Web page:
Thu Oct 13, 2016 9:2AM
The file photo shows US Secretary of State John Kerry speaking with Saudi Foreign Minister Adel al-Jubeir. (Photo by AFP)
The file photo shows US Secretary of State John Kerry speaking with Saudi Foreign Minister Adel al-Jubeir. (Photo by AFP)
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These are some of the headlines we are tracking for you in this episode of On the News Line:

Saudi Arabia in free fall? 

The Saudi regime has been down on its luck, especially in the international arena. The Saudis have been losing almost on all fronts. One of their foremost problems is Riyadh’s war on Yemen. The Saudis invaded their southern neighbor in March 2015. But they have failed to make any gains from that war, which has become one of attrition. Yemen’s Ansarullah fighters also known as Houthis and their allied army units have the upper hand now in the face of the Saudis and their so-called coalition consisting of several wealthy Arab states. Over the course of the battle, the Yemenis have grown capable of launching missile attack deeper and deeper into Saudi Arabia. Recently, they fired rockets at a Saudi destroyer at sea.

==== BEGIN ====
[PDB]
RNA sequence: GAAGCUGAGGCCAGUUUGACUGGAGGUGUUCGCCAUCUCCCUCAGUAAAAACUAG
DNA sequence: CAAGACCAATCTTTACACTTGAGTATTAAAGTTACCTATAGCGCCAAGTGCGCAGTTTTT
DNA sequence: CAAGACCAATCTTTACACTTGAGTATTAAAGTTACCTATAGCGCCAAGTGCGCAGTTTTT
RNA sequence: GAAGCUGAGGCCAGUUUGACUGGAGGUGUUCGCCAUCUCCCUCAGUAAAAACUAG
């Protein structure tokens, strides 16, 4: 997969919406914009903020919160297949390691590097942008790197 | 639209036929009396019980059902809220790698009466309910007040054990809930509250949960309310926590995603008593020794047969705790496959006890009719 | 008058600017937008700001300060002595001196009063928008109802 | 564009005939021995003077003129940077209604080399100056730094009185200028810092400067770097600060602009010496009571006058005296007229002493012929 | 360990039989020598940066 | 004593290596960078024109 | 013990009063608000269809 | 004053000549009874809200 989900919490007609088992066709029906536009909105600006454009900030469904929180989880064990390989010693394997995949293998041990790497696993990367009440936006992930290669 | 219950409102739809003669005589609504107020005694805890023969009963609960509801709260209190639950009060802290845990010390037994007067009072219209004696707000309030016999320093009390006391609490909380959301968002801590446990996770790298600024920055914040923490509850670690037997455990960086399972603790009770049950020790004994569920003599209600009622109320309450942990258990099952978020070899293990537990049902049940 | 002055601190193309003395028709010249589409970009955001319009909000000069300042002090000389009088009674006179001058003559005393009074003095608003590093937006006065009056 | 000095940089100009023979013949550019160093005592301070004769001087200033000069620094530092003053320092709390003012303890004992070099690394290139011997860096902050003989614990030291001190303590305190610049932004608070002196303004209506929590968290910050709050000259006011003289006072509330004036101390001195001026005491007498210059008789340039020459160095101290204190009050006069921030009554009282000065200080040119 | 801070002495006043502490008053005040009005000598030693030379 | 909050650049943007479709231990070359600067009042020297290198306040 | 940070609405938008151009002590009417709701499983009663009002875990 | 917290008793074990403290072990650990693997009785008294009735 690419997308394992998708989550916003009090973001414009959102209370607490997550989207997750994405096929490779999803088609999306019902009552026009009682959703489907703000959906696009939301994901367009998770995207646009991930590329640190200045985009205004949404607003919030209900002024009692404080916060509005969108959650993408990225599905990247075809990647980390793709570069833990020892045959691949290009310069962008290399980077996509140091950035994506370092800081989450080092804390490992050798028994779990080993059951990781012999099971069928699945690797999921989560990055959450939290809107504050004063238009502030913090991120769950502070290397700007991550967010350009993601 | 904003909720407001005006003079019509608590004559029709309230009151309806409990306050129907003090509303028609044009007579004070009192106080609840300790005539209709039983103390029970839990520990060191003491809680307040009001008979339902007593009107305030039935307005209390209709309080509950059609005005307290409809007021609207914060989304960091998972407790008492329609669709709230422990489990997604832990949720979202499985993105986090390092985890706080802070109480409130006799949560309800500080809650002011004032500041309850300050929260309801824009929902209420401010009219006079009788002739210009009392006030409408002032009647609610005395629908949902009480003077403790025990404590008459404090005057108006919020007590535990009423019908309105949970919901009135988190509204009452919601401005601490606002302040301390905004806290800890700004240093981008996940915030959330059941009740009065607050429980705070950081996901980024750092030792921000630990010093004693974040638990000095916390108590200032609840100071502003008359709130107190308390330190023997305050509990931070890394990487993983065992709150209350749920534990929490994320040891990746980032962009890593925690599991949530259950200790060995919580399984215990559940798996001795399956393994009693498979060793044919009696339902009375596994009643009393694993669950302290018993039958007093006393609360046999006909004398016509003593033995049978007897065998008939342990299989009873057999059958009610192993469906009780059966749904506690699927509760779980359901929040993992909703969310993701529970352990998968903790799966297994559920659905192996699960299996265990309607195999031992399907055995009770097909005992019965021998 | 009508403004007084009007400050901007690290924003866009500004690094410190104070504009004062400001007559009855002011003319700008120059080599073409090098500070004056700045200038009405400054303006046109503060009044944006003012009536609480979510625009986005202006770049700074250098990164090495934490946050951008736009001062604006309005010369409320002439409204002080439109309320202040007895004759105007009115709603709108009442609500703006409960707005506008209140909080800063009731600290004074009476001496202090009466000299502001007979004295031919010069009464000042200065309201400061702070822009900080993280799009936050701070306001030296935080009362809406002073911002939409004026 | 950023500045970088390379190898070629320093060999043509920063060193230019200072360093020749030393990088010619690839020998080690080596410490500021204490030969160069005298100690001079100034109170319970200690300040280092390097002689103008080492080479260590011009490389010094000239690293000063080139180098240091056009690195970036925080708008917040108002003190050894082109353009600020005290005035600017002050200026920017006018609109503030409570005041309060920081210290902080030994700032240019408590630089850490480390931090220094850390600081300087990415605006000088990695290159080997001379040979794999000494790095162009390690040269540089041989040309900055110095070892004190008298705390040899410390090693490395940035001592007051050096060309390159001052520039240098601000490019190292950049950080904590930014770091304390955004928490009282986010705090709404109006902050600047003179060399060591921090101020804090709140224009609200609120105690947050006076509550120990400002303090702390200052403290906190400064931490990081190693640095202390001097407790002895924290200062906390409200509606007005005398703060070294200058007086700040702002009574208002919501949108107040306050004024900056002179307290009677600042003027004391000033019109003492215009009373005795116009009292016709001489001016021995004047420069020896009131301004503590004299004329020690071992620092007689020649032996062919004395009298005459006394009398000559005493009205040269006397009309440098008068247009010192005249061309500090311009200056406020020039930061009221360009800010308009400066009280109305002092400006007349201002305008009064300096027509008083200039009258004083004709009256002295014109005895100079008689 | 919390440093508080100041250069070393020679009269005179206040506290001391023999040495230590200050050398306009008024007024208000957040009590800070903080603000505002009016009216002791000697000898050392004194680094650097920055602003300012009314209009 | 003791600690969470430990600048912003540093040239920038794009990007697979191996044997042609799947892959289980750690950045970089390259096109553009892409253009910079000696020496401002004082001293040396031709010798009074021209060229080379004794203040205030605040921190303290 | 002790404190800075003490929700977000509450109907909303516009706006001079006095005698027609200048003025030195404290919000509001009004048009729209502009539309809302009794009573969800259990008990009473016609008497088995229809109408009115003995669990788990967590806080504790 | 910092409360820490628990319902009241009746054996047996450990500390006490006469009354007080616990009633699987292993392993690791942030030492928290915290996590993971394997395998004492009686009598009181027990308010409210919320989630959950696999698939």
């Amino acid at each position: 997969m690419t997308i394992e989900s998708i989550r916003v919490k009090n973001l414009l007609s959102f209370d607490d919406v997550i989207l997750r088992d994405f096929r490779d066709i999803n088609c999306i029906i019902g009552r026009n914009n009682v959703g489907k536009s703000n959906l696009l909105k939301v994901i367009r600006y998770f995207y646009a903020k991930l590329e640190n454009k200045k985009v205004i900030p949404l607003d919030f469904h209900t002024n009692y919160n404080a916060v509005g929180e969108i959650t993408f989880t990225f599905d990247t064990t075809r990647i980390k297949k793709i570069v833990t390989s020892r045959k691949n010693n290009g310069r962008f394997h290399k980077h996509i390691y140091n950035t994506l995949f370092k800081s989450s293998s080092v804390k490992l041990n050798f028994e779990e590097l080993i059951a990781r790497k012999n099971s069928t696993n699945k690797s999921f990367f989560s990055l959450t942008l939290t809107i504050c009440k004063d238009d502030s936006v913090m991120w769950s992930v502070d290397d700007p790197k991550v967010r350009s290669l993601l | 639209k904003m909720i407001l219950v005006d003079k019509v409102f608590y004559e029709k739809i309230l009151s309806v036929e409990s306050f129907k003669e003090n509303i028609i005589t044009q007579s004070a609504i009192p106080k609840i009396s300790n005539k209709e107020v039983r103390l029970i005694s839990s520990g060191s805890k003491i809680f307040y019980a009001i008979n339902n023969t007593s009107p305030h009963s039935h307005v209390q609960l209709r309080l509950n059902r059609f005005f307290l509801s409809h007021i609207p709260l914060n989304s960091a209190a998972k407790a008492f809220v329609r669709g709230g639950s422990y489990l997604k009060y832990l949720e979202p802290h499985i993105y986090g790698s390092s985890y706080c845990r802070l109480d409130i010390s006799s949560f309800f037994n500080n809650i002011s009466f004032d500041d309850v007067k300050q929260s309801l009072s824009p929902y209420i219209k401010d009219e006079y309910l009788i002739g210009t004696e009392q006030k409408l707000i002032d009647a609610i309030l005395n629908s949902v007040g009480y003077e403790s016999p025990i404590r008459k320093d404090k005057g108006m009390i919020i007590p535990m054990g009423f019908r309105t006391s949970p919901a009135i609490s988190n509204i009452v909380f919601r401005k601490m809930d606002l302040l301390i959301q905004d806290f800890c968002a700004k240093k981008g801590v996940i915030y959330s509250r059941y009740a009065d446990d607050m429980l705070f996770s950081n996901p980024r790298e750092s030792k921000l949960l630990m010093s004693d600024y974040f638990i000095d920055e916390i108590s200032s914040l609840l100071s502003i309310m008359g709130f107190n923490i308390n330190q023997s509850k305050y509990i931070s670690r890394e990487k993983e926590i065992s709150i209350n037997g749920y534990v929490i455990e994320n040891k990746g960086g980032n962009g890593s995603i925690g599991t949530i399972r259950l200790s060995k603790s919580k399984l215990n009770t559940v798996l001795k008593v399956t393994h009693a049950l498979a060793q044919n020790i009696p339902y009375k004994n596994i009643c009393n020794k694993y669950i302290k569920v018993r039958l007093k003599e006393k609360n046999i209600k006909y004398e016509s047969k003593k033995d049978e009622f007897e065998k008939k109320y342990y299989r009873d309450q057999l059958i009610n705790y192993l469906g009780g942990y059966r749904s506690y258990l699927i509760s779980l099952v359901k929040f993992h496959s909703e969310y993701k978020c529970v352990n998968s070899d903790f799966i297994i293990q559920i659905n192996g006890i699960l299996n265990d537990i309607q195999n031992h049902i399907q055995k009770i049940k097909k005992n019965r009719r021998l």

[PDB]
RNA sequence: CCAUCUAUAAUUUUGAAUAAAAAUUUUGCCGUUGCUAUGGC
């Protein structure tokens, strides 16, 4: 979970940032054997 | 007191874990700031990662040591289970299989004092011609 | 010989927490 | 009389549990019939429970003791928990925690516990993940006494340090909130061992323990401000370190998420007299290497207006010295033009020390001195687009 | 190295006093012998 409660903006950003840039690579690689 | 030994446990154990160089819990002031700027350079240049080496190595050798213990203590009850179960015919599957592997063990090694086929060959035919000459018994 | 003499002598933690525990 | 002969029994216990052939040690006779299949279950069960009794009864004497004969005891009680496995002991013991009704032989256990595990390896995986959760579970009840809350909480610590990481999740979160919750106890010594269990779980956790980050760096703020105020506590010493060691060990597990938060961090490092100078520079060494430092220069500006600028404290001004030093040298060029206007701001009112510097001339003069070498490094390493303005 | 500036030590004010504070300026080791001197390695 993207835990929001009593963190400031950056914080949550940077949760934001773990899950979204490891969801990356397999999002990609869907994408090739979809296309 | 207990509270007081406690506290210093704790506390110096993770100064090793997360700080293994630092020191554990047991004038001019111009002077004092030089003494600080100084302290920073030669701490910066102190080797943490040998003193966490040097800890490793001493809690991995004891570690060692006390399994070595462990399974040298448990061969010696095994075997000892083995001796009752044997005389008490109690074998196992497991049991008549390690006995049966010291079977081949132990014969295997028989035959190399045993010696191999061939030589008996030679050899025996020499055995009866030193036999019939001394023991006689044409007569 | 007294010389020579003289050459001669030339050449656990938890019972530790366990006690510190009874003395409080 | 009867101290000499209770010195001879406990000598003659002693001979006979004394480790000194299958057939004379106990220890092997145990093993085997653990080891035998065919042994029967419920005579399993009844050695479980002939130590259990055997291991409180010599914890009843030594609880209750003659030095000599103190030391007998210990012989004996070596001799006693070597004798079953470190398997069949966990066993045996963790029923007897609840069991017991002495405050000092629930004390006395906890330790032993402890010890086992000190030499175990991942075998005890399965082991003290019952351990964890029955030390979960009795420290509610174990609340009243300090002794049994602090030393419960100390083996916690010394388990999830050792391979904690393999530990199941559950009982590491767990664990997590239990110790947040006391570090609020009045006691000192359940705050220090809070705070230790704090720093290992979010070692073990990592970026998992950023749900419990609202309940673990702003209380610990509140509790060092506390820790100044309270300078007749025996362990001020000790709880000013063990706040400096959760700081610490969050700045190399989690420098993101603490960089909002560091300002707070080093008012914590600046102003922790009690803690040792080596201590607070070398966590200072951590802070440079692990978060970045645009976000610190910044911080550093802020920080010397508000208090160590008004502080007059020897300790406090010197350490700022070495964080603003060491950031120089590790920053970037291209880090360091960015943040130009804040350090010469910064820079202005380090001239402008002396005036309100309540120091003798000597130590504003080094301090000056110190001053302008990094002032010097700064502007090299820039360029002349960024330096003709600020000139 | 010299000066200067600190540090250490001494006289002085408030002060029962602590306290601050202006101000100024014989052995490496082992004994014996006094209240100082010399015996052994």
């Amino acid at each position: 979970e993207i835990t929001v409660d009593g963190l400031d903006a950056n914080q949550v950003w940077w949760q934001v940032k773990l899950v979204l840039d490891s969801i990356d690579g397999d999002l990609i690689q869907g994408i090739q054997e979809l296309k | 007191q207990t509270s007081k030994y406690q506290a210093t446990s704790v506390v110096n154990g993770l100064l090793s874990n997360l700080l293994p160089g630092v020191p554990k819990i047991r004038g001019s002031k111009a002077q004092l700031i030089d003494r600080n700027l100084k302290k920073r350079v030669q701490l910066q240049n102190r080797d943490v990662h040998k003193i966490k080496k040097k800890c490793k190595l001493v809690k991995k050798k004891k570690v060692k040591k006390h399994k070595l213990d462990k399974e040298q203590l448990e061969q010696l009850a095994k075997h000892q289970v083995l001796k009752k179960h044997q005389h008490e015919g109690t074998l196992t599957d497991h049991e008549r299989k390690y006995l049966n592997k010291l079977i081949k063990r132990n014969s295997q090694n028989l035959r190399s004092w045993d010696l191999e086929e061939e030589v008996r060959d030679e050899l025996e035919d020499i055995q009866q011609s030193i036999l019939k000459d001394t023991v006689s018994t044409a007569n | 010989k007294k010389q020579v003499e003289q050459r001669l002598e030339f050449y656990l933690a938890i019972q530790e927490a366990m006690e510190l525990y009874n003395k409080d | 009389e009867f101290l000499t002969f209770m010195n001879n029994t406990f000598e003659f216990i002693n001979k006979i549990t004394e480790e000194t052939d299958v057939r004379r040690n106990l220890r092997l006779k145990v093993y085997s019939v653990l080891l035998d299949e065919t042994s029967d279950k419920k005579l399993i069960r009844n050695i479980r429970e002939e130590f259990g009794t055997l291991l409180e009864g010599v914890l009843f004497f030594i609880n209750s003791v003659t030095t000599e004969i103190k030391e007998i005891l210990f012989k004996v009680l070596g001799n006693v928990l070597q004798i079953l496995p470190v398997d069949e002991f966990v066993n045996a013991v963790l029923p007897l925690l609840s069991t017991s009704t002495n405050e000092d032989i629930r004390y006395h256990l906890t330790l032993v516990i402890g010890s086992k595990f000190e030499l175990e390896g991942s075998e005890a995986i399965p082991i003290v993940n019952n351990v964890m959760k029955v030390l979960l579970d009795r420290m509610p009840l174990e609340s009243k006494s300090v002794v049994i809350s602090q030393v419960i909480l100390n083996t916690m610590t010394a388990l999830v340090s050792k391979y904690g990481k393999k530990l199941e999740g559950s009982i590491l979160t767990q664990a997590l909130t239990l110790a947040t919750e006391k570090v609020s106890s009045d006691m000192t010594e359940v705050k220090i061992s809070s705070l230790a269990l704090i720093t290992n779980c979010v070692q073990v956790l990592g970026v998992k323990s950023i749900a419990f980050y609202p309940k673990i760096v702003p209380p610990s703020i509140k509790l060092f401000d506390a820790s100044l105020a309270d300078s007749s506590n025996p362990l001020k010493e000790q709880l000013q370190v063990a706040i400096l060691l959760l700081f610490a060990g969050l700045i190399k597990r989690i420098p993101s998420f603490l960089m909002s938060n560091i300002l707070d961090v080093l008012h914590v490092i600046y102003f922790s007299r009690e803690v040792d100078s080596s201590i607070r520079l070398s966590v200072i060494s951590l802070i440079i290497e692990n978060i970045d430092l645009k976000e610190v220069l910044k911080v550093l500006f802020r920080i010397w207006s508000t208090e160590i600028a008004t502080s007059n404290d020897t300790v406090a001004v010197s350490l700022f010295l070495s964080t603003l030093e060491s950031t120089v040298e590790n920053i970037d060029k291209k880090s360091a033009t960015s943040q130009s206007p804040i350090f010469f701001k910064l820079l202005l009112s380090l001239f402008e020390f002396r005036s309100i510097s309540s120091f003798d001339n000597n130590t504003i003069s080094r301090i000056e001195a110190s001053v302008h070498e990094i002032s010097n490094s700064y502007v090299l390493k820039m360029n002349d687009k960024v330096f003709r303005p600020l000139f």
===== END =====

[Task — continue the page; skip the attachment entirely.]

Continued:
Ethiopia unrest

Ethiopia has declared a six-month state of emergency following months of violent anti-government protests in the African country. Addis Ababa is accusing what it calls elements in Eritrea, Egypt and other states of arming, training and funding groups that it blames for the wave of protests and violence in regions around its capital Addis Ababa. A spokesman for the Ethiopian government has said: quote-"The terrorist group OLF (Oromo Liberation Front) has been receiving all kinds of support from Egypt. Its leaders have been feted; they used to be in the Eritrean capital Asmara but now they are feted in Cairo”.unquote.  Getachew Reda emergency decree will permit authorities to stop and search and also detain suspects without court authorization.

Violence in Mali

No end in sight to the violence in the volatile north Malian city of Kidal where the Tooareg militant leader was assassinated. The leader was killed in a car bomb just 300 meters from a UN base in Kidal. He was the military leader of the H.C.U.A or High Council for the Unity of the Azawad. The leader's group is a signatory to a 2015 peace accord with Mali's government. Back in 2013, it severed ties with al-Qaida-linked Ansar Deene extremists. Some reports suggest his death was the accidental result of running over a land mine. However, a militant leader who witnessed the incident says an explosive device had been planted in the car.